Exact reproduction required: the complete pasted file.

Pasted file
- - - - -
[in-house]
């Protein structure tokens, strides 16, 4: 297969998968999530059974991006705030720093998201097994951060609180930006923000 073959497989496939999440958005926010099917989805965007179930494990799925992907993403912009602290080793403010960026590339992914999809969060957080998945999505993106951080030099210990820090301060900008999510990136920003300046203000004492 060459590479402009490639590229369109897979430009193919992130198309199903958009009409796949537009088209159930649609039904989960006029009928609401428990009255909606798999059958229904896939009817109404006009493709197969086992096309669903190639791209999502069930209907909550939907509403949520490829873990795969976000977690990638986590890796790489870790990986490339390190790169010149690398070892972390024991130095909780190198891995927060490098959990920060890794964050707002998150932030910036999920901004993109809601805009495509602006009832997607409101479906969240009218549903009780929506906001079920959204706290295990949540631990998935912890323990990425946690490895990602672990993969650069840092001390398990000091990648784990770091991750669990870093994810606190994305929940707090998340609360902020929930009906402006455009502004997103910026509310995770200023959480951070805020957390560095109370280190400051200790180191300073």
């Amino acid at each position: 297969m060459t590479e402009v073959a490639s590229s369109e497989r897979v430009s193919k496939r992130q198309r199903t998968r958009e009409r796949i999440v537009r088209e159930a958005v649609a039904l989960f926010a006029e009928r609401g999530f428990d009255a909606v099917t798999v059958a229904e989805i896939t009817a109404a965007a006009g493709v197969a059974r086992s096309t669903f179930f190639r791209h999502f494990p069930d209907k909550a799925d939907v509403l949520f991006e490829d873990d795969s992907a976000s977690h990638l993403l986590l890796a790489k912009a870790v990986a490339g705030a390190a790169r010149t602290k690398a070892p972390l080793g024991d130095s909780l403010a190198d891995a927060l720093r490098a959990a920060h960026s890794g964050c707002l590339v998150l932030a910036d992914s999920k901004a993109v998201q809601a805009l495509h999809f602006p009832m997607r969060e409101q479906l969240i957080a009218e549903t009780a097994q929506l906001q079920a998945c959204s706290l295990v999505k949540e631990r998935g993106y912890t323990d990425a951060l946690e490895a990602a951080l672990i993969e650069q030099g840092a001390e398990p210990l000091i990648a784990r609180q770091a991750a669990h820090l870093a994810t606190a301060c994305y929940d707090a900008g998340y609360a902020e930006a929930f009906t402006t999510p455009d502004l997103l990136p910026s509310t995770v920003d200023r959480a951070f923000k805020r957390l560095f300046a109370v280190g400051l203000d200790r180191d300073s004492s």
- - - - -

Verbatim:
[in-house]
């Protein structure tokens, strides 16, 4: 297969998968999530059974991006705030720093998201097994951060609180930006923000 073959497989496939999440958005926010099917989805965007179930494990799925992907993403912009602290080793403010960026590339992914999809969060957080998945999505993106951080030099210990820090301060900008999510990136920003300046203000004492 060459590479402009490639590229369109897979430009193919992130198309199903958009009409796949537009088209159930649609039904989960006029009928609401428990009255909606798999059958229904896939009817109404006009493709197969086992096309669903190639791209999502069930209907909550939907509403949520490829873990795969976000977690990638986590890796790489870790990986490339390190790169010149690398070892972390024991130095909780190198891995927060490098959990920060890794964050707002998150932030910036999920901004993109809601805009495509602006009832997607409101479906969240009218549903009780929506906001079920959204706290295990949540631990998935912890323990990425946690490895990602672990993969650069840092001390398990000091990648784990770091991750669990870093994810606190994305929940707090998340609360902020929930009906402006455009502004997103910026509310995770200023959480951070805020957390560095109370280190400051200790180191300073």
């Amino acid at each position: 297969m060459t590479e402009v073959a490639s590229s369109e497989r897979v430009s193919k496939r992130q198309r199903t998968r958009e009409r796949i999440v537009r088209e159930a958005v649609a039904l989960f926010a006029e009928r609401g999530f428990d009255a909606v099917t798999v059958a229904e989805i896939t009817a109404a965007a006009g493709v197969a059974r086992s096309t669903f179930f190639r791209h999502f494990p069930d209907k909550a799925d939907v509403l949520f991006e490829d873990d795969s992907a976000s977690h990638l993403l986590l890796a790489k912009a870790v990986a490339g705030a390190a790169r010149t602290k690398a070892p972390l080793g024991d130095s909780l403010a190198d891995a927060l720093r490098a959990a920060h960026s890794g964050c707002l590339v998150l932030a910036d992914s999920k901004a993109v998201q809601a805009l495509h999809f602006p009832m997607r969060e409101q479906l969240i957080a009218e549903t009780a097994q929506l906001q079920a998945c959204s706290l295990v999505k949540e631990r998935g993106y912890t323990d990425a951060l946690e490895a990602a951080l672990i993969e650069q030099g840092a001390e398990p210990l000091i990648a784990r609180q770091a991750a669990h820090l870093a994810t606190a301060c994305y929940d707090a900008g998340y609360a902020e930006a929930f009906t402006t999510p455009d502004l997103l990136p910026s509310t995770v920003d200023r959480a951070f923000k805020r957390l560095f300046a109370v280190g400051l203000d200790r180191d300073s004492s």